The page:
I was in a rush, cutting through the lighting section at Home Depot when I saw her. Through the chandeliers and flushed mounts, the recessed fixtures casting a cozy glow to her cheeks, she saw me and smiled. I quickly forgot where I was or what I was doing. I nearly took out a box of ceiling fans.
In my experience, it was rare that a pretty girl smiles so eagerly at a stranger. Perhaps they assume one might get the wrong impression. Maybe they knew a professor, a coach, a stepdad or plumber who took the smile as a precursor. Either way, the attractive ones usually take caution with their smiles. Come to think of it, the unattractive ones do as well, but for other reasons entirely.
But this smile, in the wash of track lighting, it was refreshing and heartfelt, and apparently dangerous. Before I knew I’d lost control of my cart and crashed into hers.
“Pardon me, I’m so sorry” I said, flustered and blushing. Her eyes widened with her laughter, a Hollywood laugh I’d only seen through a haze of smoke in black and white pictures onscreen. One that promised good times ahead. I introduced myself. Her smile remained intact.
“Hi Charles. I’m Sara.”
Sara, her name a whisper. She shook her head, said she was looking for desk lamp. She was tired of oppressive overhead light in the guest room, so bright and draining, you know? She spoke with her hands. I nodded, following her gaze as it roamed the galaxy of lights above. People passed, back and forth, shopping for rugs, lumber, nails, power tools, doors, and paint. But we stood, illuminated, under all that candlepower, smiling at each other.
I got myself together, guided her towards the desk lamps. No LED’s for Sara, she liked the green, bankers table lamps. I wondered what she did at her desk. I saw her perched gracefully, writing children’s books. Then she asked what I did for a living. I realized I wasn’t wearing my apron.
“Oh, well, a little of this and that.” I wasn’t ashamed, not really. Besides, I don’t think it would’ve mattered to her. Sure, I liked what I did, but I wasn’t young nor old, the ages most people found acceptable to roam the aisles of a box store thirty hours a week.
She cocked her brow. That smile again. “You’re a man of mystery, is that it?”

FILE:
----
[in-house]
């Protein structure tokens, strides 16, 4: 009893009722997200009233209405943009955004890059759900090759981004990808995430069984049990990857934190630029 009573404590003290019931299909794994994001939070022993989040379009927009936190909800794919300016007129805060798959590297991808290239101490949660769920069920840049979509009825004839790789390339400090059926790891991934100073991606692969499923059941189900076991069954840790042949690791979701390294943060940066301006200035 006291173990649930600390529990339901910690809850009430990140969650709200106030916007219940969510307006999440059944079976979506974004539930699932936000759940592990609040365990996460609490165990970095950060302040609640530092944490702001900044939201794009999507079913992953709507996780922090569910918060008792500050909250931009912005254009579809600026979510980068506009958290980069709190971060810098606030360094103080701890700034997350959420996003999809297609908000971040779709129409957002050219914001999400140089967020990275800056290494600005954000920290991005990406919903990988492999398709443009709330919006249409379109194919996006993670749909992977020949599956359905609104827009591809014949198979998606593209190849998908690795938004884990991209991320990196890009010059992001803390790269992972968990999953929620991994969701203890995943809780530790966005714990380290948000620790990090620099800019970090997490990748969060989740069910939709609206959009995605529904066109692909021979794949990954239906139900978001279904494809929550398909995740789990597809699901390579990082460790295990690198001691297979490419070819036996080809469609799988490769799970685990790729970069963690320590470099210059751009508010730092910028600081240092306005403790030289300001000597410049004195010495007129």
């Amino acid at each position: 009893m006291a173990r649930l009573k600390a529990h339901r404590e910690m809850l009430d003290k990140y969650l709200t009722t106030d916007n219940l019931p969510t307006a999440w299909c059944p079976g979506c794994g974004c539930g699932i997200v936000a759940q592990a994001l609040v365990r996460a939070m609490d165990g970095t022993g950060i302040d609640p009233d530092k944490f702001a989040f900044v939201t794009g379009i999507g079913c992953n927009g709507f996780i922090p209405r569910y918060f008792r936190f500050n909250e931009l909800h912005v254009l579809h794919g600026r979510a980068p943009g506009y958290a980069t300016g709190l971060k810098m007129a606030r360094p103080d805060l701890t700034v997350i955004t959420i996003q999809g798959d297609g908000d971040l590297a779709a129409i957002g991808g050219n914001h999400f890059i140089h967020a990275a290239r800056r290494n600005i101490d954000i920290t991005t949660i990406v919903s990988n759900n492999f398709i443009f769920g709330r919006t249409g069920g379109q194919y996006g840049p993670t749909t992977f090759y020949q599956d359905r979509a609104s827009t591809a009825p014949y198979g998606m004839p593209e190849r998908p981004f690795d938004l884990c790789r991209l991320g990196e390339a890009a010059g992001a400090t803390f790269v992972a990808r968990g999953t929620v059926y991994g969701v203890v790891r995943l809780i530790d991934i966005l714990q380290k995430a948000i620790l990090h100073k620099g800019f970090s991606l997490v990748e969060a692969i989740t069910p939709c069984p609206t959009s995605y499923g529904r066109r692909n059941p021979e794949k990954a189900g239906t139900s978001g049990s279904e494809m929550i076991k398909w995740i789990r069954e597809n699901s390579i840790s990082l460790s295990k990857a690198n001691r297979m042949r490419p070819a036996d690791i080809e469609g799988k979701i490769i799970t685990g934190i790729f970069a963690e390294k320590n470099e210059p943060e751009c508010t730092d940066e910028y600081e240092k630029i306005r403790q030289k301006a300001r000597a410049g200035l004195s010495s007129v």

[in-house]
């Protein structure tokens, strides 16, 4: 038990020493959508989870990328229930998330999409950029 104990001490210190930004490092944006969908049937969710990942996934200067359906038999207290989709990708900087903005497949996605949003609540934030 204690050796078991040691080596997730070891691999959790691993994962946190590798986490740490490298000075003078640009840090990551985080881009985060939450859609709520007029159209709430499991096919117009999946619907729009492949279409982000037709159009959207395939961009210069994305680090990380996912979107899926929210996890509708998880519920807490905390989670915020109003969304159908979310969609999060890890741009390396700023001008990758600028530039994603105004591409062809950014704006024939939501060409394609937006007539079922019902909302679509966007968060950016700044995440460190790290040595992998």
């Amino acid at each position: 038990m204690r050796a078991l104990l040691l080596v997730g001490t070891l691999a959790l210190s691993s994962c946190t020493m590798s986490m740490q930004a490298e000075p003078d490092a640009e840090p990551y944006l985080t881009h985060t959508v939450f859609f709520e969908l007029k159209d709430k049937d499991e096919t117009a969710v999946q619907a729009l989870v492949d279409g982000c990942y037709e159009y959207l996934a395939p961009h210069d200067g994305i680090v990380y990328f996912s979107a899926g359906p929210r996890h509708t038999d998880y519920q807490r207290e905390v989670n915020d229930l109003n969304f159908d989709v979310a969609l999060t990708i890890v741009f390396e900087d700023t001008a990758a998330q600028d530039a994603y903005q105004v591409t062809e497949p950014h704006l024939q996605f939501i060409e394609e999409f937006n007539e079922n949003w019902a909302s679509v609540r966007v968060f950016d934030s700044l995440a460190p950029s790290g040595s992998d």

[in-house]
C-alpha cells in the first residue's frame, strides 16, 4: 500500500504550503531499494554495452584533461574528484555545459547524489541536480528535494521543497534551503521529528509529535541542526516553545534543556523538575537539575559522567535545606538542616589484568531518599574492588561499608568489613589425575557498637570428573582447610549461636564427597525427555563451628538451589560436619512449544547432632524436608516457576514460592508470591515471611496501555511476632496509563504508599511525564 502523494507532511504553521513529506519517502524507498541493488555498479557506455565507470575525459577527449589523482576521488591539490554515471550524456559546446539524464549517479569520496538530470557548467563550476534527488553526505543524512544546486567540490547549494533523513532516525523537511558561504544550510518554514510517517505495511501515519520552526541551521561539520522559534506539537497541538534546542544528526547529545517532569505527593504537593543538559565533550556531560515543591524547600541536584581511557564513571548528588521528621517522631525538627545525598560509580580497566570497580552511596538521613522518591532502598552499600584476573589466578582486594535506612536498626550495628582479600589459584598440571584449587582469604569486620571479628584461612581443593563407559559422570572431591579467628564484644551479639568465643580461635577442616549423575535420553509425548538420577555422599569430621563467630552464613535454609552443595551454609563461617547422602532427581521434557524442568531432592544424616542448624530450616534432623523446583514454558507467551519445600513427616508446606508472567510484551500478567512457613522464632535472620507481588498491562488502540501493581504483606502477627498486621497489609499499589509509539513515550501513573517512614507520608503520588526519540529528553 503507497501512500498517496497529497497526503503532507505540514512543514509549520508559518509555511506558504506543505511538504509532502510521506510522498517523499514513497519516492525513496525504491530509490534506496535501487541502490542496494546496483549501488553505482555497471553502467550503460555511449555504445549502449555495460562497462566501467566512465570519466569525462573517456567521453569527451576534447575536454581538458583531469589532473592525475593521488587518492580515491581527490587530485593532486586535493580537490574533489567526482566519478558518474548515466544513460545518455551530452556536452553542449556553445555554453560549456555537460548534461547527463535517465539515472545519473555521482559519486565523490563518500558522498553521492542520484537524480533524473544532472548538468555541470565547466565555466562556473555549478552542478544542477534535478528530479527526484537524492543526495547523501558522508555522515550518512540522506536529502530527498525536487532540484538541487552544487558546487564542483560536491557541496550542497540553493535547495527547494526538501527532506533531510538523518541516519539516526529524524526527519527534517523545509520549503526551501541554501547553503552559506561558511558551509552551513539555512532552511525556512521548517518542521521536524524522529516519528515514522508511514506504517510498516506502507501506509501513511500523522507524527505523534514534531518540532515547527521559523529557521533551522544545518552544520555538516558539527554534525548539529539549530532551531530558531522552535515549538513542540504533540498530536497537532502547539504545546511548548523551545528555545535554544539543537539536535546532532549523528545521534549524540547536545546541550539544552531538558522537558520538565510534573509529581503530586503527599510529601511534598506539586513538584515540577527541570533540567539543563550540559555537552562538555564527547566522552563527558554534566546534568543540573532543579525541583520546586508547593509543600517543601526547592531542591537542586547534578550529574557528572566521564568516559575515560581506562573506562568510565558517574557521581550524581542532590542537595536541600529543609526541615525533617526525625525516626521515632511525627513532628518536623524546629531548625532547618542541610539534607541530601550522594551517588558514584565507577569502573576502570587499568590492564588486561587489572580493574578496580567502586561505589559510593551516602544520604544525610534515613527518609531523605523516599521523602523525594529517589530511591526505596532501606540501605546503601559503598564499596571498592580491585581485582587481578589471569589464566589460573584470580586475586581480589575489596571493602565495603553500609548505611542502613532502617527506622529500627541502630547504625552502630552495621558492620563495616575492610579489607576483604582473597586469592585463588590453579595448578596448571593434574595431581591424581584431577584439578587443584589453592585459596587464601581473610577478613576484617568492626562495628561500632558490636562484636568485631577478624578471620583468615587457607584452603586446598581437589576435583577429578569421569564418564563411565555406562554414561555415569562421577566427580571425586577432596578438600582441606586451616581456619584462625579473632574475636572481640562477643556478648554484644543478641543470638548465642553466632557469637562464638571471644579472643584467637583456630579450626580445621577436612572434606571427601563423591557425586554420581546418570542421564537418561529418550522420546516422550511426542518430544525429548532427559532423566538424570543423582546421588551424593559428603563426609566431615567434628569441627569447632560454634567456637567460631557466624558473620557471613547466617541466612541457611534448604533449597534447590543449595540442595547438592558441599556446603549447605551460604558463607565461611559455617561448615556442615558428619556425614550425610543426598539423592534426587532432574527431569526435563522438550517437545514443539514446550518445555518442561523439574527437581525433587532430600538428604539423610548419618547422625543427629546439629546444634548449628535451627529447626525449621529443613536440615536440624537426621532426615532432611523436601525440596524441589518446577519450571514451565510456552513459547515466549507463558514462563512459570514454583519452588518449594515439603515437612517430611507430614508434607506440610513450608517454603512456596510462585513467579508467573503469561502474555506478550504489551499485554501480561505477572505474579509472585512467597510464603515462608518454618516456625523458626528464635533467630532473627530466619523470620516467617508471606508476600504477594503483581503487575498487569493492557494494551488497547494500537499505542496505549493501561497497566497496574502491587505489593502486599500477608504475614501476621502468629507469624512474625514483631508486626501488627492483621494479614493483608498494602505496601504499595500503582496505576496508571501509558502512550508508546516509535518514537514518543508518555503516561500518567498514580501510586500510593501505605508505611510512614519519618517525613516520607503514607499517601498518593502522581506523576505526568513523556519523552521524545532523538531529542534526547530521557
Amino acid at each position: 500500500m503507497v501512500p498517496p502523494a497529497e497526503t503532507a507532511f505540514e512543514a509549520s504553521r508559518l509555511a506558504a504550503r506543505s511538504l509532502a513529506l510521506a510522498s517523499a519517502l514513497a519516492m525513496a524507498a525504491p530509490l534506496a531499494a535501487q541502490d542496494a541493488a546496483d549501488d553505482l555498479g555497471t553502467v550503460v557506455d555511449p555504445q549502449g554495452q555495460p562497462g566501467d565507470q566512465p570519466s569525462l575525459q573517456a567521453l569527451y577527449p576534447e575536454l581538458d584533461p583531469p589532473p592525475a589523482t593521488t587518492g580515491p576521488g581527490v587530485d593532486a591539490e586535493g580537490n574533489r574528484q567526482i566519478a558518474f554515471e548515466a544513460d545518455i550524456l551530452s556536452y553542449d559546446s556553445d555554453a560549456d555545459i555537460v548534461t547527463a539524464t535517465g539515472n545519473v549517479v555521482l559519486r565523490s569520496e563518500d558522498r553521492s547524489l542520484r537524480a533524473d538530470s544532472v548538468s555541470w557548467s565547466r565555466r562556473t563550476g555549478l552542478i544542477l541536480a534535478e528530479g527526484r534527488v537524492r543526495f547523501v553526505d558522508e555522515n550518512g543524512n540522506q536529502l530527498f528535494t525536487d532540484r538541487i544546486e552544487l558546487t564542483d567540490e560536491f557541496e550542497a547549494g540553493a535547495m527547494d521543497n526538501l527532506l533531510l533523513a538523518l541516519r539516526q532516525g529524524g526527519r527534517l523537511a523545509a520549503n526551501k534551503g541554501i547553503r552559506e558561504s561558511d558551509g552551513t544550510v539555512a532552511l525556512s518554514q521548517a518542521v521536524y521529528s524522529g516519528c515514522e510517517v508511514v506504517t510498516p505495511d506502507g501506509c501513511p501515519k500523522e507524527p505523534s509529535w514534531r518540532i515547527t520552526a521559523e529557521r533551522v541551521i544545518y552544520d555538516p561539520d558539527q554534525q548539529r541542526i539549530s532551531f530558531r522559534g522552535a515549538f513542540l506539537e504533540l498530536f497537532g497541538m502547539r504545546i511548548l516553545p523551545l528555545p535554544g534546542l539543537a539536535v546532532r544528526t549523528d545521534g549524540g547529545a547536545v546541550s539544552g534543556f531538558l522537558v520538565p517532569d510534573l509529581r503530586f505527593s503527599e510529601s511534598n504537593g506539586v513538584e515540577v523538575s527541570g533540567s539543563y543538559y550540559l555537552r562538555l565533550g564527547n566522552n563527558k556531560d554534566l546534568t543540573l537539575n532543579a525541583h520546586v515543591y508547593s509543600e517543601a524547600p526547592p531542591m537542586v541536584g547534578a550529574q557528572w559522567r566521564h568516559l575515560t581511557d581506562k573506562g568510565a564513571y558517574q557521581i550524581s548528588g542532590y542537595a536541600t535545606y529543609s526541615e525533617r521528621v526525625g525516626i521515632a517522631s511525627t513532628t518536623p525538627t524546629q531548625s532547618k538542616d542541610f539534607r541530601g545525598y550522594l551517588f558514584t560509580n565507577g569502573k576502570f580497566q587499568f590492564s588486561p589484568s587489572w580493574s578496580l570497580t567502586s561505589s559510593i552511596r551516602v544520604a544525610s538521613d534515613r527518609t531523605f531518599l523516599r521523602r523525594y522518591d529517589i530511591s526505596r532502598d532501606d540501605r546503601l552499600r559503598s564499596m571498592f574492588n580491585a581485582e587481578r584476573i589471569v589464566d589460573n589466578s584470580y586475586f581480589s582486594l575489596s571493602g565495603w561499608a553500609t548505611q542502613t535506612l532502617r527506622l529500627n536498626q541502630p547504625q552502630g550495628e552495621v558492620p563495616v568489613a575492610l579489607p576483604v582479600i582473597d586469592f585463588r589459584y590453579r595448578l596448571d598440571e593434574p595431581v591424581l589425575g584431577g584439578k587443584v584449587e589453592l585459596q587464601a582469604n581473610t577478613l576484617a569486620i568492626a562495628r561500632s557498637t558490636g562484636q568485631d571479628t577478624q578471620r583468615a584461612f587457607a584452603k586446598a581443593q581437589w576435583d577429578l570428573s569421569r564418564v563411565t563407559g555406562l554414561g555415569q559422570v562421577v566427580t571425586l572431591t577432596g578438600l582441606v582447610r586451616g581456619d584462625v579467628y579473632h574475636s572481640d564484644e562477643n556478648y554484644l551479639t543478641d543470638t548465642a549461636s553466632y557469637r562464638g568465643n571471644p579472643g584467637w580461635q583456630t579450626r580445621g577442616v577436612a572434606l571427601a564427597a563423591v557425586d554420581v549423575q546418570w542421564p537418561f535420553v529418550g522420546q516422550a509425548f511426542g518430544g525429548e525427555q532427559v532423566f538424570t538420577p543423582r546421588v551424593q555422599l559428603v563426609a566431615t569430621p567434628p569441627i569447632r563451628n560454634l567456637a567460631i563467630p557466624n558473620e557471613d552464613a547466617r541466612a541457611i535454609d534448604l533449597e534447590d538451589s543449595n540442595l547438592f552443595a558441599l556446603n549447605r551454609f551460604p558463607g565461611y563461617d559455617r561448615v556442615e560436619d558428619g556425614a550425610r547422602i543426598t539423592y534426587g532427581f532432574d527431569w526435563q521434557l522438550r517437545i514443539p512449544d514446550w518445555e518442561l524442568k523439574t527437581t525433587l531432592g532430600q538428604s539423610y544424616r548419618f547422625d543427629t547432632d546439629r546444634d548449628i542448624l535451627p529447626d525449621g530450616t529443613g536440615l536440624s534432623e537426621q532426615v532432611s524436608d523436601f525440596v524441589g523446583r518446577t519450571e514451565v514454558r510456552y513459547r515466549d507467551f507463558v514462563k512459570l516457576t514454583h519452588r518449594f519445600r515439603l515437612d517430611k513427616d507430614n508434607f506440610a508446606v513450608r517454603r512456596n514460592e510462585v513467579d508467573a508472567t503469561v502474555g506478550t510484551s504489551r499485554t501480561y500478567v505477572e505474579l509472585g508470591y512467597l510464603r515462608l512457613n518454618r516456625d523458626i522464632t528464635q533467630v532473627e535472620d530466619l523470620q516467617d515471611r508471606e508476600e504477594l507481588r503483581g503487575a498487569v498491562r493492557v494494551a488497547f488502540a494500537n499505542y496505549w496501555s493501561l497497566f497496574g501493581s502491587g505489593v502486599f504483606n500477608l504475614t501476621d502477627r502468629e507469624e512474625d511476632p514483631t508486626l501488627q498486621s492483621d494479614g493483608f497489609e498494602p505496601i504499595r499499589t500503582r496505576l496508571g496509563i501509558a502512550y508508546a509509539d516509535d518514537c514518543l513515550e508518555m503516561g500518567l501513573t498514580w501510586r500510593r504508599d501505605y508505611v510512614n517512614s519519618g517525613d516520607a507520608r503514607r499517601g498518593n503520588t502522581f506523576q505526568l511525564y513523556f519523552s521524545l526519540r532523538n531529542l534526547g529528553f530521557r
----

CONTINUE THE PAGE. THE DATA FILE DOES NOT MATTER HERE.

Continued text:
Her sandy blonde hair curled like a ribbon down her back. Gorgeous hair that played in the lighting. I shuffled my feat, tried to tame my heart, which was drifting someplace else, snagged in her shiny curls. I saw us in the park at dusk, under a lamp. Or catching a ball game at night. Maybe at a show, in the theater, chatting with our eyes amongst the buzz of the crowd as we waited for the lights to dim and the show to start. Each moment together loaded with anticipation. I stumbled to say something when she turned.
A tall man strolled up the aisle. Broad, confident, his shoulders square and owning the lights. He looked from her to me and then set his arm around Sara.
“Hey babe,” he said, eyeing the bankers lamp. Sara’s eyes lit up, her smile followed her gaze, leaving me for him. He snapped his fingers then pointed at my chest. “Hey, Charles, right?” He glanced at Sara. “This guy is the best, he helped me find that bracket thing I was looking for. Last weekend?”
Sara nodded, getting it now. The lights stung my skin as beads of sweat formed on my forehead. She looked at the box in her cart. “Yeah, he was just helping me with the lamp.”
The man looked around, rocked back on his feet. “All right, well let’s get going. We’re going to miss the show.”
Sara tapped the box, smiled at me. “Thanks Charles.”
I watched them get down the aisle, his arm around her shoulders. Under the lights, they were all smiles and love. I went to find my apron.
*From the Writer’s Digest Prompt – https://www.writersdigest.com/prompts/well-that-was-embarrassing